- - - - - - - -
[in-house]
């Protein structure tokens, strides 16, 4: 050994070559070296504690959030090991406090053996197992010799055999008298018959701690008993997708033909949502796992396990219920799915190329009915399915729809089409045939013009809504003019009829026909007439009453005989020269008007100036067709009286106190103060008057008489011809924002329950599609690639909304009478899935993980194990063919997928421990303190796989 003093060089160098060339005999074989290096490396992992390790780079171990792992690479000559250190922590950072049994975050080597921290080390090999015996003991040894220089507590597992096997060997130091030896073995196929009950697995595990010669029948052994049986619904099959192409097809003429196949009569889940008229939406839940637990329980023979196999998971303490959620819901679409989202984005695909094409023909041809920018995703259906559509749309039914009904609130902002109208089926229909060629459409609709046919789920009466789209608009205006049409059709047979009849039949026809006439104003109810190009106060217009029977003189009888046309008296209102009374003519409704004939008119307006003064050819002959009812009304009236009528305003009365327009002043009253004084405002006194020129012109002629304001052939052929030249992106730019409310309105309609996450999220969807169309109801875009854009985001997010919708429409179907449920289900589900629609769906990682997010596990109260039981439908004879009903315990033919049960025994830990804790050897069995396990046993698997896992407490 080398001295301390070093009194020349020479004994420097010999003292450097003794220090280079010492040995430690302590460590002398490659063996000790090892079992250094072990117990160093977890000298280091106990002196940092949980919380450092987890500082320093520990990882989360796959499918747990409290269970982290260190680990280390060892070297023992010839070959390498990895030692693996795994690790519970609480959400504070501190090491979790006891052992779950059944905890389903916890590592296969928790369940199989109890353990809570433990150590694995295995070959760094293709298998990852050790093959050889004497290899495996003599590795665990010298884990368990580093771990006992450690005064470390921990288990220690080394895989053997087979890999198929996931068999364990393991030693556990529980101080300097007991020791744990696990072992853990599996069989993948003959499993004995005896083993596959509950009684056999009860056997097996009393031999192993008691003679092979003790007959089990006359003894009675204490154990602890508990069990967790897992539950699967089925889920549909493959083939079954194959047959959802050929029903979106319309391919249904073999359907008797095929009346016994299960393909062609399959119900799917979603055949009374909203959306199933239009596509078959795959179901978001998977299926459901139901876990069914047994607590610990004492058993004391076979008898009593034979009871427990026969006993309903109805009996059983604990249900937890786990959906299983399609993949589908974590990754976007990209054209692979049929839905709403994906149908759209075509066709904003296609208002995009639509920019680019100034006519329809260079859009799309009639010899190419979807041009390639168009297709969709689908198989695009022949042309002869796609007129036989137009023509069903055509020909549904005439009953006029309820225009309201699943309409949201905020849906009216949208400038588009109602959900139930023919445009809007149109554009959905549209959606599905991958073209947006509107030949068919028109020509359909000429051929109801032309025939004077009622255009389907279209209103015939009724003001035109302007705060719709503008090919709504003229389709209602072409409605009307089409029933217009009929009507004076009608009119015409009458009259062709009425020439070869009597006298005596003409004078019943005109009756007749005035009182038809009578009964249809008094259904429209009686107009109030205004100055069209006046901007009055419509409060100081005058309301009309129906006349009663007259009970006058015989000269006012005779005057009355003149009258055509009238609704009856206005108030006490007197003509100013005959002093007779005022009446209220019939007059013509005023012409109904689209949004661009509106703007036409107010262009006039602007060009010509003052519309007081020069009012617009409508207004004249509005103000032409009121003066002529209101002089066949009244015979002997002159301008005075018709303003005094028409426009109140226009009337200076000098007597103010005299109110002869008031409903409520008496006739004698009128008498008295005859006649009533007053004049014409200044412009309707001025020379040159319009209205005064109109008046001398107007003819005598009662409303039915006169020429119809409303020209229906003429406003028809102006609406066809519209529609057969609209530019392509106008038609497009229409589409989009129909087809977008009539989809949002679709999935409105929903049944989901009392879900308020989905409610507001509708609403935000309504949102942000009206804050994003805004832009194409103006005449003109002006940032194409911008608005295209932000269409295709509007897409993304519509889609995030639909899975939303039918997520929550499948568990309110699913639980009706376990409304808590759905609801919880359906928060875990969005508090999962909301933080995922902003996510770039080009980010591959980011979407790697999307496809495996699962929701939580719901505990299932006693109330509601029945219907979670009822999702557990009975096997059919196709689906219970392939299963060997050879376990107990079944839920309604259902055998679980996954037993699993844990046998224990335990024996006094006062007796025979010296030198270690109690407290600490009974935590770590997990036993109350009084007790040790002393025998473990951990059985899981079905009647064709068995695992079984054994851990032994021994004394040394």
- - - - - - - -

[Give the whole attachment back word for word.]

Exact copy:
[in-house]
């Protein structure tokens, strides 16, 4: 050994070559070296504690959030090991406090053996197992010799055999008298018959701690008993997708033909949502796992396990219920799915190329009915399915729809089409045939013009809504003019009829026909007439009453005989020269008007100036067709009286106190103060008057008489011809924002329950599609690639909304009478899935993980194990063919997928421990303190796989 003093060089160098060339005999074989290096490396992992390790780079171990792992690479000559250190922590950072049994975050080597921290080390090999015996003991040894220089507590597992096997060997130091030896073995196929009950697995595990010669029948052994049986619904099959192409097809003429196949009569889940008229939406839940637990329980023979196999998971303490959620819901679409989202984005695909094409023909041809920018995703259906559509749309039914009904609130902002109208089926229909060629459409609709046919789920009466789209608009205006049409059709047979009849039949026809006439104003109810190009106060217009029977003189009888046309008296209102009374003519409704004939008119307006003064050819002959009812009304009236009528305003009365327009002043009253004084405002006194020129012109002629304001052939052929030249992106730019409310309105309609996450999220969807169309109801875009854009985001997010919708429409179907449920289900589900629609769906990682997010596990109260039981439908004879009903315990033919049960025994830990804790050897069995396990046993698997896992407490 080398001295301390070093009194020349020479004994420097010999003292450097003794220090280079010492040995430690302590460590002398490659063996000790090892079992250094072990117990160093977890000298280091106990002196940092949980919380450092987890500082320093520990990882989360796959499918747990409290269970982290260190680990280390060892070297023992010839070959390498990895030692693996795994690790519970609480959400504070501190090491979790006891052992779950059944905890389903916890590592296969928790369940199989109890353990809570433990150590694995295995070959760094293709298998990852050790093959050889004497290899495996003599590795665990010298884990368990580093771990006992450690005064470390921990288990220690080394895989053997087979890999198929996931068999364990393991030693556990529980101080300097007991020791744990696990072992853990599996069989993948003959499993004995005896083993596959509950009684056999009860056997097996009393031999192993008691003679092979003790007959089990006359003894009675204490154990602890508990069990967790897992539950699967089925889920549909493959083939079954194959047959959802050929029903979106319309391919249904073999359907008797095929009346016994299960393909062609399959119900799917979603055949009374909203959306199933239009596509078959795959179901978001998977299926459901139901876990069914047994607590610990004492058993004391076979008898009593034979009871427990026969006993309903109805009996059983604990249900937890786990959906299983399609993949589908974590990754976007990209054209692979049929839905709403994906149908759209075509066709904003296609208002995009639509920019680019100034006519329809260079859009799309009639010899190419979807041009390639168009297709969709689908198989695009022949042309002869796609007129036989137009023509069903055509020909549904005439009953006029309820225009309201699943309409949201905020849906009216949208400038588009109602959900139930023919445009809007149109554009959905549209959606599905991958073209947006509107030949068919028109020509359909000429051929109801032309025939004077009622255009389907279209209103015939009724003001035109302007705060719709503008090919709504003229389709209602072409409605009307089409029933217009009929009507004076009608009119015409009458009259062709009425020439070869009597006298005596003409004078019943005109009756007749005035009182038809009578009964249809008094259904429209009686107009109030205004100055069209006046901007009055419509409060100081005058309301009309129906006349009663007259009970006058015989000269006012005779005057009355003149009258055509009238609704009856206005108030006490007197003509100013005959002093007779005022009446209220019939007059013509005023012409109904689209949004661009509106703007036409107010262009006039602007060009010509003052519309007081020069009012617009409508207004004249509005103000032409009121003066002529209101002089066949009244015979002997002159301008005075018709303003005094028409426009109140226009009337200076000098007597103010005299109110002869008031409903409520008496006739004698009128008498008295005859006649009533007053004049014409200044412009309707001025020379040159319009209205005064109109008046001398107007003819005598009662409303039915006169020429119809409303020209229906003429406003028809102006609406066809519209529609057969609209530019392509106008038609497009229409589409989009129909087809977008009539989809949002679709999935409105929903049944989901009392879900308020989905409610507001509708609403935000309504949102942000009206804050994003805004832009194409103006005449003109002006940032194409911008608005295209932000269409295709509007897409993304519509889609995030639909899975939303039918997520929550499948568990309110699913639980009706376990409304808590759905609801919880359906928060875990969005508090999962909301933080995922902003996510770039080009980010591959980011979407790697999307496809495996699962929701939580719901505990299932006693109330509601029945219907979670009822999702557990009975096997059919196709689906219970392939299963060997050879376990107990079944839920309604259902055998679980996954037993699993844990046998224990335990024996006094006062007796025979010296030198270690109690407290600490009974935590770590997990036993109350009084007790040790002393025998473990951990059985899981079905009647064709068995695992079984054994851990032994021994004394040394």